Argot, Ogre, OK!

Description (in English): 

All of the prior remixes of Nick Montfort's _Taroko Gorge_ rewrote the text, while leaving Nick's code unchanged or almost so. I thought that was a shame. I also thought it was an opportunity! Since they all essentially consisted of word-lists plugged into a schema, I was able to remix them together on two axes at the same time:

* Combining the word-lists of any two poems;
* Mutating the stanza schema.

I also took the opportunity to randomize the color schemes of the pages. (But not the font choices or the background imagery that some of the poems indulged in. Optima for everybody, I'm afraid.)

Nick's original poem generates a constant ABBA-C pattern, with some extra B's thrown in. This page essentially invents a new pattern (for example A-, or BC-BA, or CCC, or so on) for each block. The code for the pattern is on the left, and the generated output is on the right.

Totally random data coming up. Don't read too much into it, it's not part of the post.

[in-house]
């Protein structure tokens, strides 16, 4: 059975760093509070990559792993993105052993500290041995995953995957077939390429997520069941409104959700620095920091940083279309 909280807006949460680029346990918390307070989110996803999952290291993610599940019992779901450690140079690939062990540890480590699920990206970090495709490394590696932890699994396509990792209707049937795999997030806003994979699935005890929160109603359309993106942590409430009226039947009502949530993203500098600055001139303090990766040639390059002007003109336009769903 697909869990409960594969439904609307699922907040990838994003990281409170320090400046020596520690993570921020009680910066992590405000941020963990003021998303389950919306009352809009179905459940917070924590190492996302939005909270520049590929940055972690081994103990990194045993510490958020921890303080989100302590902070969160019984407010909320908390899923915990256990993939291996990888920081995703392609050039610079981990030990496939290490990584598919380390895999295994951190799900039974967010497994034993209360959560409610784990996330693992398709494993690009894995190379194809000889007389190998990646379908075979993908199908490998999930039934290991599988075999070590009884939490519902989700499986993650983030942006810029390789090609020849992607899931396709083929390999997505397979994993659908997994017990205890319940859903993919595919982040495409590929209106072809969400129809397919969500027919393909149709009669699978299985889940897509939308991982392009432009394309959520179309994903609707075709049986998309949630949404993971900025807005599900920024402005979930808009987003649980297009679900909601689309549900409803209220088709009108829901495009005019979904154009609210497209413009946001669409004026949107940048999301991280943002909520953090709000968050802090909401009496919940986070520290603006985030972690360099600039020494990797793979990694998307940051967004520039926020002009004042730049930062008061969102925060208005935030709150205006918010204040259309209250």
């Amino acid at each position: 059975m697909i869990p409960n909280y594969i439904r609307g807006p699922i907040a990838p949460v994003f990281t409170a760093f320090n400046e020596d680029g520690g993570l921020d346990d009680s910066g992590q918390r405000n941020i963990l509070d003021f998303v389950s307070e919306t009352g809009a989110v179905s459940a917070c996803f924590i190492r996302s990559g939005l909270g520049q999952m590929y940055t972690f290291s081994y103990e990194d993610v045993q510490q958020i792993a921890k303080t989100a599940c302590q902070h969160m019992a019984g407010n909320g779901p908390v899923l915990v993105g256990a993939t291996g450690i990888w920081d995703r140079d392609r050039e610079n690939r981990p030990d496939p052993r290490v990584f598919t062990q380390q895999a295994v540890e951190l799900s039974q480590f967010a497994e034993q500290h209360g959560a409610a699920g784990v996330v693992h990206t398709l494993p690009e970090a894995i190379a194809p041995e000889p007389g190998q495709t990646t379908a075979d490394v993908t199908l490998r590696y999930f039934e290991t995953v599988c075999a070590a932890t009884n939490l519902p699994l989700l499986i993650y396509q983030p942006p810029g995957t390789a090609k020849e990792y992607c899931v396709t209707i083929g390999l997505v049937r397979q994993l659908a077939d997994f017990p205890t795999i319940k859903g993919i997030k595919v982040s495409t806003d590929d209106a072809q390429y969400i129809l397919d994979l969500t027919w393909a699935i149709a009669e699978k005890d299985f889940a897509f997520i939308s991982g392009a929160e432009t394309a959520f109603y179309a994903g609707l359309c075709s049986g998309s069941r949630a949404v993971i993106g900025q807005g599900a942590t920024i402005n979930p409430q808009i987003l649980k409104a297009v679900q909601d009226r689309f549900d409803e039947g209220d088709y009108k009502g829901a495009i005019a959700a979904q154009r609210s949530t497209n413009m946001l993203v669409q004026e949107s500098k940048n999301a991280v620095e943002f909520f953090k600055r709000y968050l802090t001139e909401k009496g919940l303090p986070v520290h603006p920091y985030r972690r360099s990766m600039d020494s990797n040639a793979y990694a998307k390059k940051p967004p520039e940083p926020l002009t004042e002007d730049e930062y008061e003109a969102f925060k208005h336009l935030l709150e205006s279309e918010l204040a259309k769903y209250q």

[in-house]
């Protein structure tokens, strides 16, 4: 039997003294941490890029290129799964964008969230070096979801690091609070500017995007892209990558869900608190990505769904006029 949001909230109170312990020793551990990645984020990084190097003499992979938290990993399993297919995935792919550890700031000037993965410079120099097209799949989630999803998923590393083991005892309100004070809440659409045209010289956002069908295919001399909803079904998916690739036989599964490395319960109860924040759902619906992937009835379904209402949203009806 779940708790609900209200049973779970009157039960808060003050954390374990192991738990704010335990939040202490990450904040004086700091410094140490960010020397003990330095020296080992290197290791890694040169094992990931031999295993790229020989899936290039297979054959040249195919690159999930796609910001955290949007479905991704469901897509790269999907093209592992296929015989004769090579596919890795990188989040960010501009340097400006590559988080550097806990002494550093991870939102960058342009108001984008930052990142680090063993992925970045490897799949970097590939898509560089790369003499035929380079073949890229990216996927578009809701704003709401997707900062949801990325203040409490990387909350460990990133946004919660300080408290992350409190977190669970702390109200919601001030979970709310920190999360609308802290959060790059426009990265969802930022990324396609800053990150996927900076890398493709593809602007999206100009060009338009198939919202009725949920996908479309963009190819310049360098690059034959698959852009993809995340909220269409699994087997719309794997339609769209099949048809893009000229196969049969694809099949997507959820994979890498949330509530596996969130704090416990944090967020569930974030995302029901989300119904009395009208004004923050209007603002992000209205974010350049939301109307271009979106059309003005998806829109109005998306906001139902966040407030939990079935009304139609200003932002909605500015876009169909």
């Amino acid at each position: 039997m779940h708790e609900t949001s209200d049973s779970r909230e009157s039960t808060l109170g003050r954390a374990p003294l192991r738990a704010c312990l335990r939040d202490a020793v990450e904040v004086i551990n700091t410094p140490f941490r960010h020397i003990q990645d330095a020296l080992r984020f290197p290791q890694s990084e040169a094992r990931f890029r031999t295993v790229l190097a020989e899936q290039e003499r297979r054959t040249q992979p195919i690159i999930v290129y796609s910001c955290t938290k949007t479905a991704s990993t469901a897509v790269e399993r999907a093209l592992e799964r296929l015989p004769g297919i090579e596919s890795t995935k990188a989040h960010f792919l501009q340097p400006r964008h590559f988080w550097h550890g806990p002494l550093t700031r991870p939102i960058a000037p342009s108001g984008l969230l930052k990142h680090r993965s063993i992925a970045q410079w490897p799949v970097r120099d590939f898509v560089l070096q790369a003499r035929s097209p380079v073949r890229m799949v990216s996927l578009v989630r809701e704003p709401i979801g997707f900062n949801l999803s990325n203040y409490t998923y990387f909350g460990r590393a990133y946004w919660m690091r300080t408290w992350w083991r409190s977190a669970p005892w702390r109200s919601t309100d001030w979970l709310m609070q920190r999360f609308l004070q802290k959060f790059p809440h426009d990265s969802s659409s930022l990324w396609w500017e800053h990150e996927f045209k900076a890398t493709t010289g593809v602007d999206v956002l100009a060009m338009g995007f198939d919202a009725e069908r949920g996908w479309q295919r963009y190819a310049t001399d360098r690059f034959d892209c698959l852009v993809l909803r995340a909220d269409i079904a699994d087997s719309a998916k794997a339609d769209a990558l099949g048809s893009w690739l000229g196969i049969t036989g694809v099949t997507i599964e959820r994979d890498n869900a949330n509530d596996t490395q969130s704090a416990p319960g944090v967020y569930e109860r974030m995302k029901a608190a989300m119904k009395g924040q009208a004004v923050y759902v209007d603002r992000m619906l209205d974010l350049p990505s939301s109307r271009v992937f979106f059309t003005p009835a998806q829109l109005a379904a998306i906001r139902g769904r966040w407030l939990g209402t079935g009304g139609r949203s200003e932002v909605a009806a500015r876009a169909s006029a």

To answer the obvious question: Yes, this page really does execute the code that's displayed in the left column, and it really does generate the text in the right column.

The most entertaining part of this project was inventing a way to mutate Nick's original code, while still having it *look* distinctly like Nick's original code. If you're not painfully familiar with that code - e.g, if you're neither Nick nor me - go to and select "View Source" in your browser, and look near the bottom. You'll recognize the form of the "do_line()" routine. Some of mine are simpler than his; some are more complex.

The *complete* code for this page is of course much more involved than Nick's (because it has to *generate* Nick's code, plus a lot more). But I tried to stick to Nick's coding style wherever I could.

The blocks strictly alternate between a single poem (with a mutated schema, but the original word lists) and a mix of two poems. I thought that would be the best lead-in for someone familiar with the original poems.

A (perhaps interesting) result of my mixing is that some poems dominate others. Yoko Engorged has the longest word-lists, Fred and George has the shortest; so if they get mixed together, the randomizer selects many more Beatles references than Potter ones. I could have adjusted for this, but I didn't.

(Source: Author's notes in the source code of the work)

I ♥ E-Poetry entry: 
Screen shots: 
Argot, Ogre, OK! screenshot
The permanent URL of this page: 
Record posted by: 
Scott Rettberg